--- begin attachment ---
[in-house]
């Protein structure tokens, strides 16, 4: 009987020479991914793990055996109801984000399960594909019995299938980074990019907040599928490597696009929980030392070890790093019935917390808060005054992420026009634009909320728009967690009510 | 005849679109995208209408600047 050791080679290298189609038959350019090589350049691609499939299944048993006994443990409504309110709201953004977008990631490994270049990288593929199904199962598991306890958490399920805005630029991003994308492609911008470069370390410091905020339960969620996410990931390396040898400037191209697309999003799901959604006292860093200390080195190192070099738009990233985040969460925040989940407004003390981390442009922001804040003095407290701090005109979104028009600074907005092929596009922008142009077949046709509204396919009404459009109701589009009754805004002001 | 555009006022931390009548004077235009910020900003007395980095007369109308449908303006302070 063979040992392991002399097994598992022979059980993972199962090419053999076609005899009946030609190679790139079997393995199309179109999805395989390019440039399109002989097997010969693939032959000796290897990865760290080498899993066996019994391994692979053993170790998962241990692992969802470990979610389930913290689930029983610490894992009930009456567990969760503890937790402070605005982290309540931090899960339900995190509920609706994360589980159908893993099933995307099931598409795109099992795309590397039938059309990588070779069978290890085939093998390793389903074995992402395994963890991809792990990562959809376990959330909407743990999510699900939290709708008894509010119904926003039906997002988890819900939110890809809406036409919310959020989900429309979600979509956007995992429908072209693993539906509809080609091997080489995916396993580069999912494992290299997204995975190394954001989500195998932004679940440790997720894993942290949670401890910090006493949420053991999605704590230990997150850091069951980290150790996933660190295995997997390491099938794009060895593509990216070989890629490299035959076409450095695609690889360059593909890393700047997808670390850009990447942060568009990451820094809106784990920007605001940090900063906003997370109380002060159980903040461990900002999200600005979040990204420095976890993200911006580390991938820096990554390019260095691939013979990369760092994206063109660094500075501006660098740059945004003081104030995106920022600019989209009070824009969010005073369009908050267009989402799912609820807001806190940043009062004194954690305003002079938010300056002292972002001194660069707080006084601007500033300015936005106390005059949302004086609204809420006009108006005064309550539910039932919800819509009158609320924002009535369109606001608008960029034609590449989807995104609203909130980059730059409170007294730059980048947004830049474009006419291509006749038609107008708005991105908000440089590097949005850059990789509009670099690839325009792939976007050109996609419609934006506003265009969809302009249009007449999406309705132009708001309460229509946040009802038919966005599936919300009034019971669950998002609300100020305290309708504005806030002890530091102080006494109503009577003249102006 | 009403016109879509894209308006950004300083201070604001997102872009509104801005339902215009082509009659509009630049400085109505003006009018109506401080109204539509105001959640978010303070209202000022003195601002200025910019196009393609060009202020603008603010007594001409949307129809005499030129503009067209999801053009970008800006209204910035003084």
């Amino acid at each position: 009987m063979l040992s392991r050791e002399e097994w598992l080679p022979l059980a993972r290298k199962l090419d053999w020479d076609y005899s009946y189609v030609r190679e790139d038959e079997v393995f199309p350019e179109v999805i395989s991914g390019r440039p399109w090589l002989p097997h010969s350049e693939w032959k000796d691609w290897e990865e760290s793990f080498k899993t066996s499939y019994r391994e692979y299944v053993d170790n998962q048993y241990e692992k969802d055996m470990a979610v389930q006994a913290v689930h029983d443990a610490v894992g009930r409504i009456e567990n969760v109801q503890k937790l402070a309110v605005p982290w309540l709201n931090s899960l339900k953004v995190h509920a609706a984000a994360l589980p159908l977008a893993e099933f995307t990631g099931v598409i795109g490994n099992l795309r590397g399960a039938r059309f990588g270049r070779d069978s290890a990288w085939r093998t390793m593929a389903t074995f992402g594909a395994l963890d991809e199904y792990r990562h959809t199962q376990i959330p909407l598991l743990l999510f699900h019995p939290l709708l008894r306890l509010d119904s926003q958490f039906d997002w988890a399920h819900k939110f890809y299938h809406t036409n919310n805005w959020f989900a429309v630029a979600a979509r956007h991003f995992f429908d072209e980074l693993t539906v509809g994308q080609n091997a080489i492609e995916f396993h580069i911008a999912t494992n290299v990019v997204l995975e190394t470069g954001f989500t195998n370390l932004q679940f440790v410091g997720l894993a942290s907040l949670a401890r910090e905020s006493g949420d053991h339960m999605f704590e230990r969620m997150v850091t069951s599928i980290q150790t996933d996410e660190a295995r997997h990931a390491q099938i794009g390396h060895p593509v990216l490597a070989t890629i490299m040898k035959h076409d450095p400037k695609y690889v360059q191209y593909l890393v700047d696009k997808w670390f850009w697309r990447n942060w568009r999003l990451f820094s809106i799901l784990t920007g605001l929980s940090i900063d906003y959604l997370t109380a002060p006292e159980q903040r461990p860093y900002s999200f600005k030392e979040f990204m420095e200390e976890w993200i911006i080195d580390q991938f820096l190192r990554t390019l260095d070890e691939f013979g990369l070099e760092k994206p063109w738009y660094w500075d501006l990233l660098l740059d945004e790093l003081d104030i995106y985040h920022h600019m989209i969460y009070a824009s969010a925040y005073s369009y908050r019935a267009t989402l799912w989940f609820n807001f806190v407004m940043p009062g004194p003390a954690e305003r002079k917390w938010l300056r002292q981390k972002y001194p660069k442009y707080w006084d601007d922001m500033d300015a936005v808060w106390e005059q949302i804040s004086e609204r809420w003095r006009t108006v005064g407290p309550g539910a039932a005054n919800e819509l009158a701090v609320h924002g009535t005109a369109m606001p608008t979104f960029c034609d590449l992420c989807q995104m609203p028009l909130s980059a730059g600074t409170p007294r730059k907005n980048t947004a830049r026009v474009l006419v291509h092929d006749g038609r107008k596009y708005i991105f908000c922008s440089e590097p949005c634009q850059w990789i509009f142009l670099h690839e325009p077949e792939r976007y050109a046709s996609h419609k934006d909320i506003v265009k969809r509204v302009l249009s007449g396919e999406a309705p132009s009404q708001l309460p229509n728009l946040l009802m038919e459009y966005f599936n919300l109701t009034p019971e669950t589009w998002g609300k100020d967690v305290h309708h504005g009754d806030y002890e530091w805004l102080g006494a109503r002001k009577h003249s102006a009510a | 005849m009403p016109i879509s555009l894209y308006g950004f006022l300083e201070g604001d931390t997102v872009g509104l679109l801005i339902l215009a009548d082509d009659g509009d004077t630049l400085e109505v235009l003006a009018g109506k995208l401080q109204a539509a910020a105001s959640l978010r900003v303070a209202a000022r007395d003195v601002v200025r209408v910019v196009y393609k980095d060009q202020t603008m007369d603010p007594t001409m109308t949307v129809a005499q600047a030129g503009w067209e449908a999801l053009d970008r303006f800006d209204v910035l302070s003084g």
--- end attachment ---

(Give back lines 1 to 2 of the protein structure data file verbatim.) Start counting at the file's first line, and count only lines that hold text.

[in-house]
């Protein structure tokens, strides 16, 4: 009987020479991914793990055996109801984000399960594909019995299938980074990019907040599928490597696009929980030392070890790093019935917390808060005054992420026009634009909320728009967690009510 | 005849679109995208209408600047 050791080679290298189609038959350019090589350049691609499939299944048993006994443990409504309110709201953004977008990631490994270049990288593929199904199962598991306890958490399920805005630029991003994308492609911008470069370390410091905020339960969620996410990931390396040898400037191209697309999003799901959604006292860093200390080195190192070099738009990233985040969460925040989940407004003390981390442009922001804040003095407290701090005109979104028009600074907005092929596009922008142009077949046709509204396919009404459009109701589009009754805004002001 | 555009006022931390009548004077235009910020900003007395980095007369109308449908303006302070 063979040992392991002399097994598992022979059980993972199962090419053999076609005899009946030609190679790139079997393995199309179109999805395989390019440039399109002989097997010969693939032959000796290897990865760290080498899993066996019994391994692979053993170790998962241990692992969802470990979610389930913290689930029983610490894992009930009456567990969760503890937790402070605005982290309540931090899960339900995190509920609706994360589980159908893993099933995307099931598409795109099992795309590397039938059309990588070779069978290890085939093998390793389903074995992402395994963890991809792990990562959809376990959330909407743990999510699900939290709708008894509010119904926003039906997002988890819900939110890809809406036409919310959020989900429309979600979509956007995992429908072209693993539906509809080609091997080489995916396993580069999912494992290299997204995975190394954001989500195998932004679940440790997720894993942290949670401890910090006493949420053991999605704590230990997150850091069951980290150790996933660190295995997997390491099938794009060895593509990216070989890629490299035959076409450095695609690889360059593909890393700047997808670390850009990447942060568009990451820094809106784990920007605001940090900063906003997370109380002060159980903040461990900002999200600005979040990204420095976890993200911006580390991938820096990554390019260095691939013979990369760092994206063109660094500075501006660098740059945004003081104030995106920022600019989209009070824009969010005073369009908050267009989402799912609820807001806190940043009062004194954690305003002079938010300056002292972002001194660069707080006084601007500033300015936005106390005059949302004086609204809420006009108006005064309550539910039932919800819509009158609320924002009535369109606001608008960029034609590449989807995104609203909130980059730059409170007294730059980048947004830049474009006419291509006749038609107008708005991105908000440089590097949005850059990789509009670099690839325009792939976007050109996609419609934006506003265009969809302009249009007449999406309705132009708001309460229509946040009802038919966005599936919300009034019971669950998002609300100020305290309708504005806030002890530091102080006494109503009577003249102006 | 009403016109879509894209308006950004300083201070604001997102872009509104801005339902215009082509009659509009630049400085109505003006009018109506401080109204539509105001959640978010303070209202000022003195601002200025910019196009393609060009202020603008603010007594001409949307129809005499030129503009067209999801053009970008800006209204910035003084």